Wed Jul 09, 2003 5:35 pm

Elvis "Close Up"
Page 45 - last paragraph
liner notes: Colin Escott

Elvis would tour for another five years. By common assent, the voice that once enthralled us began to falter. In a business made up for the greater part of tragedies, it was a tragedy on an epic scale. Here, though, we have Elvis during one of his last great seasons. His voice still had the litheness we will always remember, and he seemed able to exercise effortless control. The audience's reaction gives a sense of the impact he had during this era. It was, in short, Elvis triumphant.

When you read the entire paragraph in context, it is written quite well.

Wed Jul 09, 2003 5:45 pm

is it so that "By common assent, the voice that once enthralled us began to falter" after 72?

I have heard about weight problems, commitment in concerts and material but the voice getting worst after 72 is new to me.

question is: is it really a common assent that after 72 his voice begins to falter?

Wed Jul 09, 2003 9:28 pm

It was not until 1976 that his voice began to falter. In the summer of 1975 he was still singing great (listen to "You´ll never walk alone", for example) but starting in March 76 he sounds strained, tired and often out of breath. A condition that just got worse throughout the year, apart from a few great shows. Some people say his voice just got better and better, and that his singing was magnificent in "Elvis In Concert". That just isn´t true. He still had power ("How great thou art"), but he had also lost some of his vocal range. And of course, his general health would have affected his voice, just as it affected everything else. In 1972 he was still in good health, even if his drug use had begun to escalate.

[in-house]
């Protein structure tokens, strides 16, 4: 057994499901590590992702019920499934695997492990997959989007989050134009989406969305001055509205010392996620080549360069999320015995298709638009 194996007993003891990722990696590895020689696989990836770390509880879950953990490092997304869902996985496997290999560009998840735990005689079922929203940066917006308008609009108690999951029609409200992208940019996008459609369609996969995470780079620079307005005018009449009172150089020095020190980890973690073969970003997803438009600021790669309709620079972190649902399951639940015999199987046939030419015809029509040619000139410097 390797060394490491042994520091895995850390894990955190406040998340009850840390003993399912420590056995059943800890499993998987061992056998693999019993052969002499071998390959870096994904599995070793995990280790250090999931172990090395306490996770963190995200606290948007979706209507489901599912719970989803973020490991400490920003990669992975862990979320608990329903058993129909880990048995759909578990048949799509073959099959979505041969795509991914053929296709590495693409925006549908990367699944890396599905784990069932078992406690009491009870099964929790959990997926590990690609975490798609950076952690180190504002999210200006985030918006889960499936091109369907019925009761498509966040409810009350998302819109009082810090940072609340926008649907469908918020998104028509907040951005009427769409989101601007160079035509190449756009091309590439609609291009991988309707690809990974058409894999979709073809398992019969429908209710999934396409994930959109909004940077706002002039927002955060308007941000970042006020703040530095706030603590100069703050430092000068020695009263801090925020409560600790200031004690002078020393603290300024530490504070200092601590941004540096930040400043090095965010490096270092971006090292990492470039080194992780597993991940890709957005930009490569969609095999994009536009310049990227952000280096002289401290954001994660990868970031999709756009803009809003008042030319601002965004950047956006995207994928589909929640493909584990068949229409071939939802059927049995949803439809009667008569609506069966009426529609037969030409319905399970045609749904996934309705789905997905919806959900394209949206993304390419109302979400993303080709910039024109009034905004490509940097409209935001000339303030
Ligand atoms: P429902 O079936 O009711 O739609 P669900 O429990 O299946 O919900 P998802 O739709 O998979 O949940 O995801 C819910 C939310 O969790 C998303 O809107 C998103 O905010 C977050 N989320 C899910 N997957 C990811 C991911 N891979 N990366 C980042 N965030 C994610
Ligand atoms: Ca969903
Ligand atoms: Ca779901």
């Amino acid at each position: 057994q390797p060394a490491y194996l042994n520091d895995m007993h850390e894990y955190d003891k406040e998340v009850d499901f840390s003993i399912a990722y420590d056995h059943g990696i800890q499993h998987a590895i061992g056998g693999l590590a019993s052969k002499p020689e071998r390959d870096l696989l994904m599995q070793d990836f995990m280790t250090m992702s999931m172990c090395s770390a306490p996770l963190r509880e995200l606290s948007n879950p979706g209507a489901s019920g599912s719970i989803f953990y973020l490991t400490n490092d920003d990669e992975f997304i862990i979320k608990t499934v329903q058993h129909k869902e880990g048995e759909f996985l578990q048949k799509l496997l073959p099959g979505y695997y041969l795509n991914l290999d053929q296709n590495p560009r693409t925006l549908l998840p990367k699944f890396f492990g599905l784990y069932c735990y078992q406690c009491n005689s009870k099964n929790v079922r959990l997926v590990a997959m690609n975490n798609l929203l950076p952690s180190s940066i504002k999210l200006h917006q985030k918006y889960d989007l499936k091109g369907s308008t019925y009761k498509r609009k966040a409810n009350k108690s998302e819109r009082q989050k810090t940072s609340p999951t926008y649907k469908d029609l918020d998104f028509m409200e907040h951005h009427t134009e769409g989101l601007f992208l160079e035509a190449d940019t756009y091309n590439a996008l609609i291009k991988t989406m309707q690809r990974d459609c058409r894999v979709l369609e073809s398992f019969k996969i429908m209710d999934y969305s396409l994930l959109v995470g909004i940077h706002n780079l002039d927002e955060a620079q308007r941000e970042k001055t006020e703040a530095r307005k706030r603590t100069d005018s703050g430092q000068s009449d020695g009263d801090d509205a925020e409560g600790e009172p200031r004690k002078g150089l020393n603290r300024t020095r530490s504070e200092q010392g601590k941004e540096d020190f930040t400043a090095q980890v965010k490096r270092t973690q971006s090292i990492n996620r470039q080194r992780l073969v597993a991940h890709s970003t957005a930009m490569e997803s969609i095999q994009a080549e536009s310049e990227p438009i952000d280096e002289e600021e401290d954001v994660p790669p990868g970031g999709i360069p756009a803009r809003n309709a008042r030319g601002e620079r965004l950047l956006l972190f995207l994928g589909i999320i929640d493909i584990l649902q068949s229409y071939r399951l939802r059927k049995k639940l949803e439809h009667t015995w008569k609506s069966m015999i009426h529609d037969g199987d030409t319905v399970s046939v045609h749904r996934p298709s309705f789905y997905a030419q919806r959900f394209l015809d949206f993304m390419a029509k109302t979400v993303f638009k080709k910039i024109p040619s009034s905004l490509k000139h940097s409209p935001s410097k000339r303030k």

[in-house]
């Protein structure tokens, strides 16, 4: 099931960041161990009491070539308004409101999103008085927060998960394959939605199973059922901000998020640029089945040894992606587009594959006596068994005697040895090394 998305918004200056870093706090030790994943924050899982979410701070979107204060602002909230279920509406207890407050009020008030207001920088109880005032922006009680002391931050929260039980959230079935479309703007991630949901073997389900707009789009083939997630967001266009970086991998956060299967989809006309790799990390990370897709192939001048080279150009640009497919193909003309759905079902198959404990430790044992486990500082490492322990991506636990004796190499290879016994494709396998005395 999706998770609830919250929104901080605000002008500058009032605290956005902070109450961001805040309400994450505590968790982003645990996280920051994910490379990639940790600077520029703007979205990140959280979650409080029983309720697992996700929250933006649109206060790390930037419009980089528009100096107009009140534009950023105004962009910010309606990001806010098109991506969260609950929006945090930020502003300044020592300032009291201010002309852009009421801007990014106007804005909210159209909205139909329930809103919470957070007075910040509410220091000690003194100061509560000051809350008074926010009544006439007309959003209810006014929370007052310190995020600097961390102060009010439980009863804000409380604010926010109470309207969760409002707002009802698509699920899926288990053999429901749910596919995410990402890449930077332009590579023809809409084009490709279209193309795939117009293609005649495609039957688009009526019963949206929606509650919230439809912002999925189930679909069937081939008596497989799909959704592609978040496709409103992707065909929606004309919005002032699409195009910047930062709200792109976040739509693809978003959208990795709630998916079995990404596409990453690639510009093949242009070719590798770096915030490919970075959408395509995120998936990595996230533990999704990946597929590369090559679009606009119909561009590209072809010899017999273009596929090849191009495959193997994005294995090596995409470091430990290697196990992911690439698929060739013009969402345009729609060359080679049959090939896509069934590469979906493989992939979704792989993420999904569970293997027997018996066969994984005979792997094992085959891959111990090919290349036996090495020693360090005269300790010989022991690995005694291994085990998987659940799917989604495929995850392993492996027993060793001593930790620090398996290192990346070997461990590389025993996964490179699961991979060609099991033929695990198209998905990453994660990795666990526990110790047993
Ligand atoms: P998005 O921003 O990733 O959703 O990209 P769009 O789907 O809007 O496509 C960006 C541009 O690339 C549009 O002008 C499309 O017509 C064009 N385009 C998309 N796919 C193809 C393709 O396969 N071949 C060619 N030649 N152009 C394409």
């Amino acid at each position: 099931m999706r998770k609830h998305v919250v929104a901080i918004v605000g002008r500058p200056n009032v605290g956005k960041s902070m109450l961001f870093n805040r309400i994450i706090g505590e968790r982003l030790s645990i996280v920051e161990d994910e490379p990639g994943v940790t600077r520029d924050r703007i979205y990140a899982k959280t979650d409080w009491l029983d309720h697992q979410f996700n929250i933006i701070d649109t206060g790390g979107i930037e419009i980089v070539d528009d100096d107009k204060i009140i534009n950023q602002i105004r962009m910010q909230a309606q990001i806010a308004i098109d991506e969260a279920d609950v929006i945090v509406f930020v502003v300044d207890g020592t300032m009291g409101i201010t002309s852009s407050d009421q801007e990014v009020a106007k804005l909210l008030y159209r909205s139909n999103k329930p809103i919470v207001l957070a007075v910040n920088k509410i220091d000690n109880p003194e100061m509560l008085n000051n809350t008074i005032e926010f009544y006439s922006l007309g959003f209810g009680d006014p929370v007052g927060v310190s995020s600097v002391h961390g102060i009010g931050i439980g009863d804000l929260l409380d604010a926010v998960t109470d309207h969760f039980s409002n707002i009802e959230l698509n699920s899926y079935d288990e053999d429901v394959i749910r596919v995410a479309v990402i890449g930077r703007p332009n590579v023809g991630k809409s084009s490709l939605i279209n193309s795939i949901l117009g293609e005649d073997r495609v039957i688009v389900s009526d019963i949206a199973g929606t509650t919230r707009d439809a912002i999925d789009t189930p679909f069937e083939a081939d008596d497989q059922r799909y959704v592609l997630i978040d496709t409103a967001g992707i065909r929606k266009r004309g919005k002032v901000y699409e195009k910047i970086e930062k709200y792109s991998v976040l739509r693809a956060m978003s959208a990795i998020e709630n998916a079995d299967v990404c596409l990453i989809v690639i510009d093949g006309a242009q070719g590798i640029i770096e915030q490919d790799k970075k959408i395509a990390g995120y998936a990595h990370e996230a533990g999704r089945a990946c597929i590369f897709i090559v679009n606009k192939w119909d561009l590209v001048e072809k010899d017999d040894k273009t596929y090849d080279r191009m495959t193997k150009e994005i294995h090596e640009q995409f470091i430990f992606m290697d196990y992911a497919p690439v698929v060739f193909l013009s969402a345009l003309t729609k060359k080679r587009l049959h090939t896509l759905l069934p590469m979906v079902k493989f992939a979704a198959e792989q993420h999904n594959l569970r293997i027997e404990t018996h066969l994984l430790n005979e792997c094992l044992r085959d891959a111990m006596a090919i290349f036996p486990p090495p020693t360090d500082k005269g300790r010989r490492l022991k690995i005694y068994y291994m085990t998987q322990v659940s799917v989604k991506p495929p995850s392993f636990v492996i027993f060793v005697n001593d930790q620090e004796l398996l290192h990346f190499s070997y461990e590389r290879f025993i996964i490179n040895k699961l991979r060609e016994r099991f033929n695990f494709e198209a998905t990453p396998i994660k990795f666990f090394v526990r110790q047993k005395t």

Thu Jul 10, 2003 2:24 am

A better assessment would be to say that Elvis' singing voice became very inconsistent after 1972. There are shows in 1973 where the committment, focus and power are lacking, and this would remain a problem until the end. The last 18 months were really awful at times, so bad that sound engineer Bill Porter made private cassette recordings to verify later what he felt at the time were unbelieveably poor performances.

Thu Jul 10, 2003 9:58 am

I would agree that Elvis' singing voice was inconsistent post 1972,
but I don't think it was the case that the voice was no longer there or as capable as it had always been.
Due to a combination of a serious lack of interest (at times) and an abuse of prescription medication,
Elvis' singing voice and overall performance would falter.
Had those two issues been resolved, I believe Elvis' singing voice could have returned to form pre-1972.

Elvis' voice post '72

Thu Jul 10, 2003 12:12 pm

Like others I think it would most correct to say he was unfocused at times He gave a magnificent performance of "How Great Thou Art" in both 1975 (Just Pretend-cd) and in 1977 (In Concert). And what about "Hurt"? When he was in to it it was completely astonishing. It really makes my hair rise...

Thu Jul 10, 2003 8:37 pm

I think it is unfair to discount everything after 1972 the way that Escott did in the liner notes. There were unfoucsed shows before 72 (Boston 71), and after. However, there are some 74 shows that I consider to be FAR superior to the 72 on tour shows (8/19/74, and Memphis 74). Also, while Elvis was more inconsistent ,generally doing throwaway versions of his old songs (more than likely one loses passion for "all shook up" after singing it for the millionth time) I feel that after 72 he gave more impressive displays of what he could do, and tested his limits on some songs like How Great Thou Art, Hurt, Rags To Riches from Pitts., and You'll Never Walk Alone from NY. among other songs. I think people who would criticize Elvis in 76 and 77 should have some sympathy and respect for the turbulent period of his life that time period was. [/img]